(Photos not great because I forgot my camera and the iPhone couldn’t get close enough on zoom – but hopefully better than nothing!)
On Wednesday I went with my friends Dave and Tony to see Wolf Alice and Idles at the Roundhouse, after the Q magazine awards. In theory Dave and I had seats in the balcony to observe the awards ceremony, but the stationary queue put me off when I arrived and we settled for a beer in the Oxford Arms in Camden High Street before our customary Japanese at Sushi Salsa on Camden Lock before a concert in these parts. Highly recommended!
Wolf Alice are a band that I love. Idles are a band that I admire, particularly live, though there is only so much of their relentlessness that I can take in one go. Wolf Alice have just won the Mercury Music Prize for their second album, “Visions of a Life”. I was really pleased to see them get the prize: first for their own sake, but second because it’s about bloody time an indie band got recognised. For too long the judges have been trying to show how cool they are, and indie guitar rock probably hasn’t been cool in the eyes of the media since the Strokes released their first album “Is This It?” in 2001.
Idles as support had a fairly short set. They were shrouded in shadow a lot of the time, and the thing that stood out was the big screen with their name on it. They were their usual in-yer-face selves – one guitarist in his underwear, the other a throw back to the 70s, bassist straight out of ZZ Top, vocalist Adam Talbot declamatory. My favourite lines are still those in “Mother”, my favourite song: the best way to scare a Tory is to read and get rich! They are a great live band, no doubt. Dave thought their look was a bit mixed up. I said that was a good thing. They don’t conform to a uniform look. Punk but not punk.
Wolf Alice were on another level. They just get better and better. This is the fifth time I’ve seen them, and I can say unequivocally that it was the best yet – and that is against a high bar. Clearly buoyed up by the Mercury Award and Best Live Act in the Q Awards too. They played a set evenly balanced between their two albums. First album “”My Love Is Cool” is the poppier, the one with the best tunes. Number two is deeper, veering into 70s rock, but very rewarding as the layers are revealed. And live, it really comes alive.
The opening four songs were awesome. All real favourites – of mine, and the crowd. “Your Love’s Whore” got things going – an anthem. Then the punk thrash of “Yuk Foo” and the punk pop of “You’re a Germ” – both great rock’n’roll songs. And they were followed by one of the true pop songs, “Don’t Delete the Kisses”. This one got some of the women climbing on shoulders and showing their appreciation. I still think the beat resembles something from the Pet Shop Boys.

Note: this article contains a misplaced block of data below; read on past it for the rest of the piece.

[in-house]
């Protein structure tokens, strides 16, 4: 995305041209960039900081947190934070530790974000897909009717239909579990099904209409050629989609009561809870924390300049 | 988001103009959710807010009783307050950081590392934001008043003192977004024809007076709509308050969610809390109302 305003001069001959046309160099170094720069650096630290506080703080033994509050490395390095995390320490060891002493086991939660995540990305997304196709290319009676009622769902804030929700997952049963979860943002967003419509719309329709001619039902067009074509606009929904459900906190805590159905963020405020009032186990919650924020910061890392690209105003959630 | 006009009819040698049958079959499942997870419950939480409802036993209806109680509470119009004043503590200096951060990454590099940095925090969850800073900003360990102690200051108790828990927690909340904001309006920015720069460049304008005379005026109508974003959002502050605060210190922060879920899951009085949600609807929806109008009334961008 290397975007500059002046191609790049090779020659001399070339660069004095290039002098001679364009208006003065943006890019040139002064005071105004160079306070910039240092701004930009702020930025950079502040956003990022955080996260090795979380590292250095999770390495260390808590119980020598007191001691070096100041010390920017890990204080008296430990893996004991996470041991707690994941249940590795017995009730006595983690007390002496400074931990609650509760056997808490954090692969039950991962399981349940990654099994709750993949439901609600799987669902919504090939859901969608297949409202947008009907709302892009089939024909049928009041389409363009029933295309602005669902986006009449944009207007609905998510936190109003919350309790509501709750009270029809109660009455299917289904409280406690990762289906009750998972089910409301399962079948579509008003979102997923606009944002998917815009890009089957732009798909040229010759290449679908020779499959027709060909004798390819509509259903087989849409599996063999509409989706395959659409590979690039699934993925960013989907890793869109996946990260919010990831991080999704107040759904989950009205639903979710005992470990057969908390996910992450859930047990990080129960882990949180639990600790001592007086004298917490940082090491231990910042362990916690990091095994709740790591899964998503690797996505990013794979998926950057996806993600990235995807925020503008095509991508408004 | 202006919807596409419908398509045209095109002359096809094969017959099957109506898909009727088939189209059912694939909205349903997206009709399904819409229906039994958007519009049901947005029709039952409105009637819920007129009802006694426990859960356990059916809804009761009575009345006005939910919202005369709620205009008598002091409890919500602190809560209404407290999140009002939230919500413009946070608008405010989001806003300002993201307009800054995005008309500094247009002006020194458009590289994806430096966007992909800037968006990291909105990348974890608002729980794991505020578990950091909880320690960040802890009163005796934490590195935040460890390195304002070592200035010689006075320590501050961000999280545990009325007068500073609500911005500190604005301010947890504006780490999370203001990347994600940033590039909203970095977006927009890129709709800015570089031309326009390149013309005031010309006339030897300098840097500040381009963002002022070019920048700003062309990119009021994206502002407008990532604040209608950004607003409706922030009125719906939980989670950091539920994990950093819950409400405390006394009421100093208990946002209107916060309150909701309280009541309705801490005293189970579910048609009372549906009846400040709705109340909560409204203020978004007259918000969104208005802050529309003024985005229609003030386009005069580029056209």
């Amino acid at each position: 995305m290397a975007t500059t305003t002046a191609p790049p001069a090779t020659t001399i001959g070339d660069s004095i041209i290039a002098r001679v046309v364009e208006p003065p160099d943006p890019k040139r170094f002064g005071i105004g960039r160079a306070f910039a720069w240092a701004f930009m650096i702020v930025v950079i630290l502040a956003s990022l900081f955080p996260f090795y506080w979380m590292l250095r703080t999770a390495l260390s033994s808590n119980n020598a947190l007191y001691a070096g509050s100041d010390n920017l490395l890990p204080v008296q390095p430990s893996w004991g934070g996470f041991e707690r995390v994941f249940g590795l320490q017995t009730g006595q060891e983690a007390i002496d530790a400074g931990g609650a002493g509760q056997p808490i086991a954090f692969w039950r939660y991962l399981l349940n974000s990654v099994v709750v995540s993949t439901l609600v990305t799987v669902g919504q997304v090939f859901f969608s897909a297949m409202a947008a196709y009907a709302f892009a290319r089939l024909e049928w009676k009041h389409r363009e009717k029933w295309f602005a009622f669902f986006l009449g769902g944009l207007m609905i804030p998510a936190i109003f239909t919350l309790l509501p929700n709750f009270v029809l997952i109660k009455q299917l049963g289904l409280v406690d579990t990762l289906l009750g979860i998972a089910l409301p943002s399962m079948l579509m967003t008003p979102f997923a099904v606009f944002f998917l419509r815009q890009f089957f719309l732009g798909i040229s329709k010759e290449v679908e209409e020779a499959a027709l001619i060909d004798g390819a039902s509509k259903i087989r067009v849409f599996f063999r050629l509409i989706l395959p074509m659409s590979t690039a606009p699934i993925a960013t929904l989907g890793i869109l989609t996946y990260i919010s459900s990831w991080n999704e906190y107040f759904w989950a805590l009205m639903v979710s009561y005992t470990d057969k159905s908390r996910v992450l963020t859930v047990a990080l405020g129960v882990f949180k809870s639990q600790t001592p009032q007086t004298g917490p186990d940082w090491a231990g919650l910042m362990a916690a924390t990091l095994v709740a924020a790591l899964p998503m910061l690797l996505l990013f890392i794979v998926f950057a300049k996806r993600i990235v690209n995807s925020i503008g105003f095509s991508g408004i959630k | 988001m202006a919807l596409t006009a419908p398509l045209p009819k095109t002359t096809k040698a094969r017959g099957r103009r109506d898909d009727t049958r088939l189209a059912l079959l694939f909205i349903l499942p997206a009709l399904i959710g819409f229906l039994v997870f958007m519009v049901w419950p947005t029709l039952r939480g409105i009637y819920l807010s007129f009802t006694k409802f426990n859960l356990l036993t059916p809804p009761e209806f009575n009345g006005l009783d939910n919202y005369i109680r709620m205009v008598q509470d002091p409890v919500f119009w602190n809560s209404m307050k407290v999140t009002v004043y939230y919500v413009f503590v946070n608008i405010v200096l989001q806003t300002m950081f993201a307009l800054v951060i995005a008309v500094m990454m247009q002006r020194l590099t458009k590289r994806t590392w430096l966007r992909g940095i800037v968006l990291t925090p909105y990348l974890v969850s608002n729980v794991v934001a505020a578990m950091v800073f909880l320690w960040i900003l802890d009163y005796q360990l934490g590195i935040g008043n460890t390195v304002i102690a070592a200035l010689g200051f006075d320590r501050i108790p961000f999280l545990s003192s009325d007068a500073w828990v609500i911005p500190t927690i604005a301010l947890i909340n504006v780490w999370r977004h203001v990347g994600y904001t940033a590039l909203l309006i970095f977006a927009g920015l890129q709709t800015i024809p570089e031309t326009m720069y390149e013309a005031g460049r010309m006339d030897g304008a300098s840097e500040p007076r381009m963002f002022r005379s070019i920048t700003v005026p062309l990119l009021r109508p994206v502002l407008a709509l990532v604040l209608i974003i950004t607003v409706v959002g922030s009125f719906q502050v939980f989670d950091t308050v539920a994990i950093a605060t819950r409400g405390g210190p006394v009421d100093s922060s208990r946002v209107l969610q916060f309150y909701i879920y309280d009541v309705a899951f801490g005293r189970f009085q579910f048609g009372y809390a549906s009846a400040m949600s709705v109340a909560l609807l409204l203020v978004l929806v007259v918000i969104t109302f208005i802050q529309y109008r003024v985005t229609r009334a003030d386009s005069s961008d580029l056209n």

Ellie Rowsell is undeniably the focus of the band on stage – singer, guitarist, icon. She chose a grey suit for this show – with the regulation DMs, as far as I could tell. She’s a great singer, able to sing beautifully and to give it a good rant where necessary. And like the whole band, with the experience they now have, she exudes a real confidence. The musicianship was top notch: they rocked but did the subtleties just as well. They have got it all.
It was all so good, but I have to give special mentions to “Fluffy” which is such a great tune, with great live dynamics; and “Visions of a Life”, the long piece, the title track of the second album, which is the epitome of the 70s rock sound. On record, I didn’t really warm to it initially – there was a bit too much Black Sabbath and even a touch of the dreaded prog in there. But last night really revealed its strengths. The band really went for it. The guitars were rocking. The drums were pounding. Heads were banging. It was the evening’s highlight. Live comes alive!
I can’t now remember which song prompted Ellie to wade into the crowd and do a bit of surfing, but it was probably “Visions of a Life”. Couple of photos here.
A truly exhilarating experience, even up in the comfortable seats with our pints of Red Stripe. Wolf Alice are now unquestionably one of the best bands around.
Very enjoyable gig. Unfortunately I found Idles to be unoriginal, hard to watch and even harder to listen to. The headliners were intriguing- a real mix of music styles. Some of it quite poppy/melodic/tuneful- other songs more strident/powerful but all of it delivered with style by a band seeming to ooze confidence. Could have listened to another hour or 2. Deserved winners of all their recent awards on this showing.
Idles are not for everyone, but they do get a fantastic reaction from the youth in the right sort of venue. And Wolf Alice, yes I agree. A really good band.